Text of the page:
The strong, silent type

My grandfather never talked about the war.

That’s him as a dashing young officer, right there.

I should say “wars” since, as first a Royal Indian Air Force and then an Indian Air Force officer, from which he retired as a Group Captain, he’d seen his fair share of them.

He preferred to spend his time with his grandchildren squeezing us so hard that his mustache ticked (we squealed, but were secretly delighted), teaching us how to play golf when we’d visit his Kalimpong home on vacation, or declaring his innate superiority as a Brahmin – with a twinkle in his hazel eyes – when on the losing side of any argument.

“I’m a Brahmin”

The Brahmin bit always cracked us up. Even if, according to the Hindu caste system, that’s what his family was, if there was anyone who cared less about caste and status, it was my grandfather… not to mention the fact that he was a devout Christian.

When I was talking with my parents a few days ago, I asked if they remembered any of my granddad’s war stories.

My father – who held his father-in-law in such great esteem that, until the day the latter passed away, addressed him as “Sir” – told me quite a bit I didn’t know.

My grandfather, who was born in 1920, enlisted at the age of 19.

Nineteen. Nineteen!

World War II

During World War II, he was a Flying Officer with the RIAF. During this time (my dad says it was 1943-44), he was shot down over the jungles of Burma. You see, during WWII, Indian servicemen were not just supporting the Allied powers, but also fighting their own: the Indian Nationalist Army.

The goal of the INA was to overthrow the British Raj. And because its founder, Subhas Chandra Bose, vehemently opposed Gandhi’s non-violent approach, he decided to do this by any means necessary.

And this meant, to him, teaming up with the Japanese to take advantage of WWII.

My grandfather was rescued by an elite force known as the Chindits. I don’t know – and didn’t think to ask – if he spent any time as a PoW, but I imagine being shot down was experience enough.

The First Kashmir War (1947-48)

When India achieved Independence in 1947, it was not peaceful, despite its roots in Gandhi’s non-violent approach.

The newly-formed countries of India and Pakistan each wanted control of strategically-placed Kashmir, so what did they do?

Image: taruntej via Flickr, CC 2.0

Why, they went to war, of course. And they still haven’t figured it out.

During this time, my grandfather flew transport aircraft. I imagine it was not a lot of fun.

The Second Kashmir War (1965)

By this time, my grandfather was commanding Barrackpore Air Force Base, which is just outside the metropolis of Kolkata (previously known as “Calcutta”) and also where the first shots of the 1857 Indian Mutiny were fired.

While the war was primarily being fought on the Western front (since that’s where the India/Pakistan border is), all Indian bases were on alert.

I’m told my grandfather was stunned when he heard over the radio that there would be a blackout drill. And not just that it would take place, but when and where.

Presumably this was done to calm Indian citizens… or perhaps it was done out of sheer stupidity.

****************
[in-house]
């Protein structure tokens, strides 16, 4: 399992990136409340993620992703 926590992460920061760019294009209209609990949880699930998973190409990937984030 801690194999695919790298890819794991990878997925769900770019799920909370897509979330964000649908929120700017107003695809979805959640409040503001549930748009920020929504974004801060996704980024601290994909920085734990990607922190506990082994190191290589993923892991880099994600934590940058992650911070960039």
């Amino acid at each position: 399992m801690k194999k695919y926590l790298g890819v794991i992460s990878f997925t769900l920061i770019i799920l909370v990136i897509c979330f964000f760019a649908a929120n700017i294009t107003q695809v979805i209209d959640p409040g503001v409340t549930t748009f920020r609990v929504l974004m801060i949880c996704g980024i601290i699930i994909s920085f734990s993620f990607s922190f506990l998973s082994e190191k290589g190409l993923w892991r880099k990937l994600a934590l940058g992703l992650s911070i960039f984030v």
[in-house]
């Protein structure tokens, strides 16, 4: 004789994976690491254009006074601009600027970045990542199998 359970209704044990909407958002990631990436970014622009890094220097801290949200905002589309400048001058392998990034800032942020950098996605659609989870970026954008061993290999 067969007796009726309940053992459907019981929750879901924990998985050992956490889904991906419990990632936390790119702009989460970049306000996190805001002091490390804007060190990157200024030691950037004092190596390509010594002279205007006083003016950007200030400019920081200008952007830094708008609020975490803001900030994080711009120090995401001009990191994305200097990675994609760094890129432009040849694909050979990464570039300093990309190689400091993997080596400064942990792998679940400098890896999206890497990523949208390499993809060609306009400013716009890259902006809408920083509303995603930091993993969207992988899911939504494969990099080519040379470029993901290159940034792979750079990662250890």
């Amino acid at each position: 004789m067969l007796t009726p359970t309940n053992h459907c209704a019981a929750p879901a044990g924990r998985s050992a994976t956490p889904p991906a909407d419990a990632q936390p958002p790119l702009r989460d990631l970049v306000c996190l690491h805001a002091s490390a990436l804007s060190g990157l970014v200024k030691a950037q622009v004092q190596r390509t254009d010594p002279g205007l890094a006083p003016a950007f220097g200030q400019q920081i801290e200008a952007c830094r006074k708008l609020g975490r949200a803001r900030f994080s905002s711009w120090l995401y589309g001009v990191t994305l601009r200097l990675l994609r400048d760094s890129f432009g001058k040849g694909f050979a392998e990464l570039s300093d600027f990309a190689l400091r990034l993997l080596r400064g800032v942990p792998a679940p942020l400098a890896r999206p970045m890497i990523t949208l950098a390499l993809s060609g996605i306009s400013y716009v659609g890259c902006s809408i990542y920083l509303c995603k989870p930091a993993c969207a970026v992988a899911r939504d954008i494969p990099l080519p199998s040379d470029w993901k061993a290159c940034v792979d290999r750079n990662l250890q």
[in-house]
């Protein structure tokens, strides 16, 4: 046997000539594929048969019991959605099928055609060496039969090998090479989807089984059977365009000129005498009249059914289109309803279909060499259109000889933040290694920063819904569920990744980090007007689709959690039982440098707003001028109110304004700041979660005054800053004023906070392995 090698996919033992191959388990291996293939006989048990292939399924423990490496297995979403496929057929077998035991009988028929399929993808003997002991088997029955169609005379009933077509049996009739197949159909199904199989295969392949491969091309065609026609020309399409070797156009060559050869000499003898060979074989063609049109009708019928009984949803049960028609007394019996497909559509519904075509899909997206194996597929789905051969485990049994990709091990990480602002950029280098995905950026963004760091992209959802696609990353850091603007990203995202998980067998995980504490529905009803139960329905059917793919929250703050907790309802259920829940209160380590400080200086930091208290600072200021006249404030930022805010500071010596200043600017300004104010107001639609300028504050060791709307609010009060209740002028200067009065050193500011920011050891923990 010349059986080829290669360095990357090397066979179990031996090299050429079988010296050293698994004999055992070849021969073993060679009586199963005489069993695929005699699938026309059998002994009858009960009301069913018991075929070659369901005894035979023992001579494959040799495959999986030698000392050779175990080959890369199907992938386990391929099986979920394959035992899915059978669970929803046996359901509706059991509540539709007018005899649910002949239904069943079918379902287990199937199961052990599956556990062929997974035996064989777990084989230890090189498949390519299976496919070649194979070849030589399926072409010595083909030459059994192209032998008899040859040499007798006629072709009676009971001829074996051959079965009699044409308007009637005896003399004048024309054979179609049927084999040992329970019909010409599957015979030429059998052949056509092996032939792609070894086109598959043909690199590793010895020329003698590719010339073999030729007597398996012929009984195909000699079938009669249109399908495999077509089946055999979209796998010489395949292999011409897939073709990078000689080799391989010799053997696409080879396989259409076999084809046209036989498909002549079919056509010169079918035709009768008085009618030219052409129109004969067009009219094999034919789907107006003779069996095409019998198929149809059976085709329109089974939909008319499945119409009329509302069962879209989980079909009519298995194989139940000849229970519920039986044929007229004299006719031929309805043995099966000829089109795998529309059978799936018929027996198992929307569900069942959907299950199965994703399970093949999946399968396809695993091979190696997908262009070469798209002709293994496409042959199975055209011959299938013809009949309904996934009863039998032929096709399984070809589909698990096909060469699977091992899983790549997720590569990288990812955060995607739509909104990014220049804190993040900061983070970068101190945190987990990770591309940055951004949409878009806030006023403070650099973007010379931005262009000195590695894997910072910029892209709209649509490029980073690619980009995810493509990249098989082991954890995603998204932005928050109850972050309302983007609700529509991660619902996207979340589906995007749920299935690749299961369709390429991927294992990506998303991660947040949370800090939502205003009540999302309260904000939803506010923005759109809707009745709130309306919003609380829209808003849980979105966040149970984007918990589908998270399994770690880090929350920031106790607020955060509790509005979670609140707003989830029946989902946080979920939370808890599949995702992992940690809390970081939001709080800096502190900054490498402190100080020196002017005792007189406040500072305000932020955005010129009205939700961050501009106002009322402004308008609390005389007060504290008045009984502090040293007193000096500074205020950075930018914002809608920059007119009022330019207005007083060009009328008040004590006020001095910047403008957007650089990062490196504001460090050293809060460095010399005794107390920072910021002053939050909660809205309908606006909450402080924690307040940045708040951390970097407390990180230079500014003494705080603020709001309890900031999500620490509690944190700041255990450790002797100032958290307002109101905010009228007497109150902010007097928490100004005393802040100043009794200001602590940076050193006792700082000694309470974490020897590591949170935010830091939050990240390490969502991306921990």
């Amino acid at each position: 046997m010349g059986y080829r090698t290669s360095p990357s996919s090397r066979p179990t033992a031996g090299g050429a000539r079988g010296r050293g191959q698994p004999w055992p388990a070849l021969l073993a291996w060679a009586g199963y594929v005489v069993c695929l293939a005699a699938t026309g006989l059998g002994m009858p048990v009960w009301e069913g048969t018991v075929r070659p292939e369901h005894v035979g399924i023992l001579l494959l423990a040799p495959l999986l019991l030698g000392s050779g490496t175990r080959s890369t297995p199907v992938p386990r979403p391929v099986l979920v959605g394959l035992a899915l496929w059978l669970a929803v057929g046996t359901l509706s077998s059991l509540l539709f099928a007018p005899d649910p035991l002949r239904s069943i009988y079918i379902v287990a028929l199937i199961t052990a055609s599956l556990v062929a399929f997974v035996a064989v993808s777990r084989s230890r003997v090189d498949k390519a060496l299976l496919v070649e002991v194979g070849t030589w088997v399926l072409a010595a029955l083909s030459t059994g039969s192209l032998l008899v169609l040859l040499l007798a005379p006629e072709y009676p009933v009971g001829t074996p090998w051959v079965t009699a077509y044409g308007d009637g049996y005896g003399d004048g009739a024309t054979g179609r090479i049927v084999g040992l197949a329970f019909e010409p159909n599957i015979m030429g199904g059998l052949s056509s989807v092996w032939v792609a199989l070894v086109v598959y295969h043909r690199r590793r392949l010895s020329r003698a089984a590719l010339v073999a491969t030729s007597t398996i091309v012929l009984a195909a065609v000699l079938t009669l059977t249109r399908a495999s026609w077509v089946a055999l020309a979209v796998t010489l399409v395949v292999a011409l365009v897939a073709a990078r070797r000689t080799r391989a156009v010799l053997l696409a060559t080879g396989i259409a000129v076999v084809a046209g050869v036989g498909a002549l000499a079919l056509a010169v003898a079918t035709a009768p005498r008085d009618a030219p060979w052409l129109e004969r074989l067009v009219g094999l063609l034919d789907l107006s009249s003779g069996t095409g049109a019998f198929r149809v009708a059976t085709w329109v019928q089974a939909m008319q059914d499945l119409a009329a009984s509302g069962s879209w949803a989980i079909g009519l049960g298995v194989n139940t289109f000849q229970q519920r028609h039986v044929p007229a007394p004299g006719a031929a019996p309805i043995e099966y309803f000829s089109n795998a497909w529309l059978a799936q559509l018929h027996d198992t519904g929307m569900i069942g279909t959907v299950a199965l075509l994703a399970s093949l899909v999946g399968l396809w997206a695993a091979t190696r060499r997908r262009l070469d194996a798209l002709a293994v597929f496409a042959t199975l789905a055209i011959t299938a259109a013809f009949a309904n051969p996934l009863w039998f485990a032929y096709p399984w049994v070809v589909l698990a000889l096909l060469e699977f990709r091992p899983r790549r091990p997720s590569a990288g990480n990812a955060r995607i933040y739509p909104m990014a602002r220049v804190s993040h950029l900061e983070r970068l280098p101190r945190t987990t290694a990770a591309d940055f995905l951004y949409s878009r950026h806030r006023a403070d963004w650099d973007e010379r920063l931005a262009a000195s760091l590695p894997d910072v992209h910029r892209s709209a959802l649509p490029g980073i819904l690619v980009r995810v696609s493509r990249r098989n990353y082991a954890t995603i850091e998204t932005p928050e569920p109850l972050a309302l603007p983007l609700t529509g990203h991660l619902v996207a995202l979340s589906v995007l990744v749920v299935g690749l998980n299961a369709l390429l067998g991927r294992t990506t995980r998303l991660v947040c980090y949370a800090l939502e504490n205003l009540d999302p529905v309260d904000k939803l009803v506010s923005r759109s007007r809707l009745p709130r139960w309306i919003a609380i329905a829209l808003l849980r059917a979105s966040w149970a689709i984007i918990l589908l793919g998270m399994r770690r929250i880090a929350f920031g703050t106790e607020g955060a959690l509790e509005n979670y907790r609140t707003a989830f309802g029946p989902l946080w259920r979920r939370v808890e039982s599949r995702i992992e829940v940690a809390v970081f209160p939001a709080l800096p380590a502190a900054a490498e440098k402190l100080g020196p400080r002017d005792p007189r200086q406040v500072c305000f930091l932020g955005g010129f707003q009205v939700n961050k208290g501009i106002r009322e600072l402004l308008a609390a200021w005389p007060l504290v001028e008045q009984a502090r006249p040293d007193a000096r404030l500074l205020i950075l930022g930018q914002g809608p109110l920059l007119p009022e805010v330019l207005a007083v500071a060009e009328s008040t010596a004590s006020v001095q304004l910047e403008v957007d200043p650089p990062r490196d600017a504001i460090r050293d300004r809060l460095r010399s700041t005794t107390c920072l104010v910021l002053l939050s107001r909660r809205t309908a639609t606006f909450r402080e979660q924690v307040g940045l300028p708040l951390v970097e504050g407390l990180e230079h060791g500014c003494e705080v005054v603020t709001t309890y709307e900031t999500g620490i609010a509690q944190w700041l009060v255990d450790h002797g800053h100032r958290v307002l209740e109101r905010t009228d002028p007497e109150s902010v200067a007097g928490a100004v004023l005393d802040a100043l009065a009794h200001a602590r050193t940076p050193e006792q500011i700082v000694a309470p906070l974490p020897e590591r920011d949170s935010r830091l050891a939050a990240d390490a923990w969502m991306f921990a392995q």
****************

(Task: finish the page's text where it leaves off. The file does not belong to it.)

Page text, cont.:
“Those bloddy fools!” My grandpa declared. “Now they know when to hit us!”

(I paraphrase, but that’s the gist of it.)

Sure enough, on the afore-announced night – which was moonlit – Pakistan sent in its jets, and as my grandfather was on the tarmac (a transport squadron was landing), he narrowly missed being hit by one.

Telling the tale

Fortunately, he lived to tell the tale. Even if he didn’t tell it to me, at least he told it to my parents, and they, in turn, passed down the family folklore to me.

I am very lucky that so far, I haven’t experienced war directly, even though I live with the impact that war has on us every day. With India having been subjected to terrorism for years, long lines at airports, road blocks and increased scrutiny don’t really phase me.

Much.

And while my grandfather might not have talked about his wartime experiences, there was no doubt – even to us grandkids – that they defined how he behaved every day.

He was one of the quietest people I ever knew, extremely humble, and most loving. I can’t remember ever hearing him raise his voice, and he had the patience of Job.

He was too ill to come to my wedding, so after the reception, we went to him, and that’s what you see here.

No doubt he knew the importance of seizing the moment, having stared Death in the face more times than he could count.

He was also one of the most disciplined people I knew. Until his health started failing (he suffered two heart attacks), he awoke religiously with the sun, had an impeccable work ethic and, above all, put family first.

I have adjusted – more or less – to the fact that I will not see my grandfather again, as he passed away in 2003.

But I think and dream of him often, and miss him more than words can say.

That is why I, today, Return the Favor.

Shonali Burke
Founder and publisher of Waxing UnLyrical, Shonali Burke helps smart businesses make bank by taking their communications from corporate codswallop to community cool™. She is also the founder of The Social PR Virtuoso®, which provides online, on-demand training that helps you unleash your inner Social PR superhero. Shonali is mad about ABBA, bacon, cooking, dogs, and Elvis, though not necessarily in that order. Wouldn't you like to be in her kitchen?
Shonali Burke